« Reply #12 on: February 21, 2016, 09:56:01 AM »

REIN is very difficult to pinpoint using 612Khz as most items with mains switching and transformers around the house give out that buzzing noise when the Radio is close to 1 -2 meter of the source all REIN is caused by the the Mains 240v AC

That's what I found.  According to my radio just about everything in the house seemed to radiate something at that frequency, for example the fluorescent lights and LEDs in the garage were just about deafening at close range.  What doesn't seem to be clear is how to link that noise with whether it is or is not affecting the DSL other than by switching each device off and watching error rates and SNR (and of course you could do that anyway without the prior AM radio checks).

It's struck me from my single experience with REIN investigation is that it's sometimes used by both ISP and OR as a convenience to avoid having to track down the real fault.

Your first paragraph is spot-on. Your second couldn't be further from the truth.

Because REIN faulting is effectively a totally free service that Openreach very kindly offer, there has to be a very good reason to have a case raised. For information purposes, the ISP can't have a case raised, only the OR Engineer, and as mooted the pro-forma to this being done is pretty involved.

On both ADSL and VDSL, the engineer has to change the E-side, D-side and carry out a 'Lift & Shift'. As well as ensuring the internal wiring is up to par and a SSFP installed. Then, he/she has to ring the Openreach Diagnostic Centre of Excellence (if it is a BT Classic circuit) to speak with the REIN Team, who will trawl through historical data pretty much like the guys on MDWS do here, to try and determine if REIN is the cause.
The engineer is also sometimes expected to drive around the immediate vicinity with his van radio on 612kHz for the REIN team to listen to.

If it is a LLU circuit, the engineer has to speak with the ISP's Tier 2 service who do the same as OR's DCoE, and they then have to e-mail a data-pack to the REIN Team, who go over it themselves to decide whether a REIN Case is worthy of raising ??

This is not aimed at you aesmith in any way, shape or form. Please don't take it as such ............. but this is an example of how nave Joe Public can be when it comes down to how Openreach operate behind the scenes.  :) :)


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Weaver

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Re: Radio Detection Of REIN.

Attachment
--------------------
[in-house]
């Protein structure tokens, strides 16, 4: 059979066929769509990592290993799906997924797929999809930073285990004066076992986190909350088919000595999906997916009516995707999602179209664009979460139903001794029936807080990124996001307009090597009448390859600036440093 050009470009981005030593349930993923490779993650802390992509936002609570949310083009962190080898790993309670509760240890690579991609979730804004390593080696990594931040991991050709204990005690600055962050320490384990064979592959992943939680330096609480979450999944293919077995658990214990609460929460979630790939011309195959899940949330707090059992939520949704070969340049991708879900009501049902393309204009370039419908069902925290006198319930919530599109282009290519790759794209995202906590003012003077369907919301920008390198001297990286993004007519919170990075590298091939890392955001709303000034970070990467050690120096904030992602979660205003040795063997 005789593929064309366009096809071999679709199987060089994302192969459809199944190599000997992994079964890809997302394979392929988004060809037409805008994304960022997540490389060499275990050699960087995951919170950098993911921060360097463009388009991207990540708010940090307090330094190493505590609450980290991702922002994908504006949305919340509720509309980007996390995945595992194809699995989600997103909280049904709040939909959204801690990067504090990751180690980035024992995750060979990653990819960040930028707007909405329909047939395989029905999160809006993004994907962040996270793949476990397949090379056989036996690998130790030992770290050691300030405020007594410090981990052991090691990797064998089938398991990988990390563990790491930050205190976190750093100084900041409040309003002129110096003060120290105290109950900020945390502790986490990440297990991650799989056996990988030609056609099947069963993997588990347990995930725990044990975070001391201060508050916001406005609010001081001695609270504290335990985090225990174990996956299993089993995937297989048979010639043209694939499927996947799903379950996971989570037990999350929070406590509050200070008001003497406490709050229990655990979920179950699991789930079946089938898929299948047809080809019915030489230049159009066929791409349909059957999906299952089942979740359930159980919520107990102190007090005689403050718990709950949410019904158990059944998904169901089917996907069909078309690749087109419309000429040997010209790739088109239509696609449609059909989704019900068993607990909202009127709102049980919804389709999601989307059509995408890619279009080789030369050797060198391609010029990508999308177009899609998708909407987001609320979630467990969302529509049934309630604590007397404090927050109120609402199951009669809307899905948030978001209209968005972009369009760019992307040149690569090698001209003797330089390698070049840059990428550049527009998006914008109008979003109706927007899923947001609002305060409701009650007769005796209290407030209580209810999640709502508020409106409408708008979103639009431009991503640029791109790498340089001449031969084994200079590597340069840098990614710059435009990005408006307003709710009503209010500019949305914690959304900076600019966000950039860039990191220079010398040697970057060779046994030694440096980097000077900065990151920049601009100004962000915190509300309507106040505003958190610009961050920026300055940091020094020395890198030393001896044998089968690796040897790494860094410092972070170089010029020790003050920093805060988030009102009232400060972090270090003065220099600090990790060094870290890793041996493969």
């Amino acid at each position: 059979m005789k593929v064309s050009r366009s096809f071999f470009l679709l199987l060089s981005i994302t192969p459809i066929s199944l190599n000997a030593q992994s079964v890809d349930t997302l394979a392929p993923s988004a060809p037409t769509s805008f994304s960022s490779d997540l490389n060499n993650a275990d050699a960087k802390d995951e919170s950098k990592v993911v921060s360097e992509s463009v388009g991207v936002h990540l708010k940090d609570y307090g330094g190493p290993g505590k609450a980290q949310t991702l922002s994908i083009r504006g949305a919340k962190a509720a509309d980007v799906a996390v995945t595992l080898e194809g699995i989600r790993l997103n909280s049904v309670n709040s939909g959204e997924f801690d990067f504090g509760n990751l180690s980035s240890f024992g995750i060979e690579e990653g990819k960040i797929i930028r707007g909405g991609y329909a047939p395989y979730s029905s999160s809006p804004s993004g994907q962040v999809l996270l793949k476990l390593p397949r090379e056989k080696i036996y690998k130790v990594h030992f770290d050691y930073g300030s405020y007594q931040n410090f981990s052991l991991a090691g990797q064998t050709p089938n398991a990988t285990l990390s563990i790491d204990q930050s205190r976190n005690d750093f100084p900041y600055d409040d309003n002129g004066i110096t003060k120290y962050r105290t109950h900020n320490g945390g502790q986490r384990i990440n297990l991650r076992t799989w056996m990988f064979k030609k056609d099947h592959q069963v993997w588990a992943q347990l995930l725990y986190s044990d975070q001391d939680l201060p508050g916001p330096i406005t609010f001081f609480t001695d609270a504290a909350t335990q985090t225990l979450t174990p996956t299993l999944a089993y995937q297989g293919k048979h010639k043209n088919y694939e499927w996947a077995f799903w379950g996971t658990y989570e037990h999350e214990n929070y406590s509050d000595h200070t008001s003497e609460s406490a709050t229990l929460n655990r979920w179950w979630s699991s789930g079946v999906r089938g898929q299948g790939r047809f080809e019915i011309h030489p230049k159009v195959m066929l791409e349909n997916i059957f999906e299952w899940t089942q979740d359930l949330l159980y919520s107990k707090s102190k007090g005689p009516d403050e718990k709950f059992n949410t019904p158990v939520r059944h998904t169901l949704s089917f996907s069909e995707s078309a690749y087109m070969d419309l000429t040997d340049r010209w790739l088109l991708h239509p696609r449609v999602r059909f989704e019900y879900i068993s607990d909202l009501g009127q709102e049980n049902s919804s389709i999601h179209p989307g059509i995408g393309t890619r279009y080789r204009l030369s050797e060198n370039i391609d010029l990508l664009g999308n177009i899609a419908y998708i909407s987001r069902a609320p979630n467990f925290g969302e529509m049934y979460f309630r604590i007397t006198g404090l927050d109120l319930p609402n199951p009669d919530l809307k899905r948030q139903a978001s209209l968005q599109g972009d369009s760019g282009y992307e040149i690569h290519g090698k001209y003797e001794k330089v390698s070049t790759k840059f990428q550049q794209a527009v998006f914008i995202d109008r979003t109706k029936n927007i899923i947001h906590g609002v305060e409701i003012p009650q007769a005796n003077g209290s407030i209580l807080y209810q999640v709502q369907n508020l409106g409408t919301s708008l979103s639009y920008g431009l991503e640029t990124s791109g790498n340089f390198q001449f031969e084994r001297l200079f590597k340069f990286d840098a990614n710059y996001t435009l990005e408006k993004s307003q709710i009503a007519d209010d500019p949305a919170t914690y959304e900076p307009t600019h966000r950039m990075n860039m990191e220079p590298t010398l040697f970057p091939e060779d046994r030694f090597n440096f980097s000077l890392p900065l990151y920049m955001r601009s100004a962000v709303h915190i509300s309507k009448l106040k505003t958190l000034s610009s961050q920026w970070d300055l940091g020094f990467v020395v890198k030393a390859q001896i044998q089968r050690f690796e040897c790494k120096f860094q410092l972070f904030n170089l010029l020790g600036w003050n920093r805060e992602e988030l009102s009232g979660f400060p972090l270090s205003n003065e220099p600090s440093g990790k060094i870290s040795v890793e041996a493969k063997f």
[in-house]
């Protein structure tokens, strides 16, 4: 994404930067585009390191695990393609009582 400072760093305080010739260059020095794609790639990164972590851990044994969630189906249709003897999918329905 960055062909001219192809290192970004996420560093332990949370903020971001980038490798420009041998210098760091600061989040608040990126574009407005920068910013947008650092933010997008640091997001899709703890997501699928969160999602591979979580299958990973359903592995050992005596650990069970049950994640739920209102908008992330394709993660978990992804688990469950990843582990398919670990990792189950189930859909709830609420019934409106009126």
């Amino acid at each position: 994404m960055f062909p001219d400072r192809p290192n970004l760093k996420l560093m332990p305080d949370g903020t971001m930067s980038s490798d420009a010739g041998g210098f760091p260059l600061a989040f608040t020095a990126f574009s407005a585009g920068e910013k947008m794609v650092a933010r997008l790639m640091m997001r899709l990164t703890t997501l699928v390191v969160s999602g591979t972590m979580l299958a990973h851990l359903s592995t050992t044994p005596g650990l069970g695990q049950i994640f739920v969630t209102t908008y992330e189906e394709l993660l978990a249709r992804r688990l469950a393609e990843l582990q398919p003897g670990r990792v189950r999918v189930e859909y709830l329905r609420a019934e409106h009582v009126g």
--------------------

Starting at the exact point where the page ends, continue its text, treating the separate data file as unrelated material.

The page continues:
« Reply #13 on: February 21, 2016, 10:46:07 AM »

> the engineer has to change the E-side, D-side and carry out a 'Lift & Shift'.

BlackSheep, I don't really understand what's involved here, when choosing a new pair are you looking for one that measures rather better than the original?

> this is an example of how nave Joe Public can be when it comes down to how Openreach operate behind the scenes.

Quite true. It would do BT some good in PR terms if the public were to see more of a glimpse into just how much is involved.
« Last Edit: February 21, 2016, 01:55:16 PM by Weaver »
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Black Sheep

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Re: Radio Detection Of REIN.
« Reply #14 on: February 21, 2016, 11:30:27 AM »

> the engineer has to change the E-side, D-side and carry out a 'Lift & Shift'.

BlackSheep, I don't really understand what's involved here, when choosing a new pair are you looking for one that measures rather better than the original?

> this is an example of how nave Joe Public can be when it comes down to how Openreach operate behind the scenes.

Quite true. It would do BT some good in PR terms if the public were to see more of a glimpse into just how much is involved.

If possible, yes.

The tick-sheet is there as a kind of 'Idiots guide' for engineers. As with all things BT, they have to cover all instances and all levels of aptitude/ability (ie: new starters).

If the PQT passes with flying colours, and there is no sign of erroring at the PCP, then I wouldn't personally perform an E-side change for obvious reasons. Same as on the D-side. But, those are the guidelines and the REIN team are very strict with them, I can't confirm it but I suspect they are targeted at keeping un-paid REIN work to a minimum and to only raise a case if deemed totally necessary ??

[Moderator edited to fix a broken bbc tag.]
« Last Edit: February 21, 2016, 05:08:13 PM by burakkucat »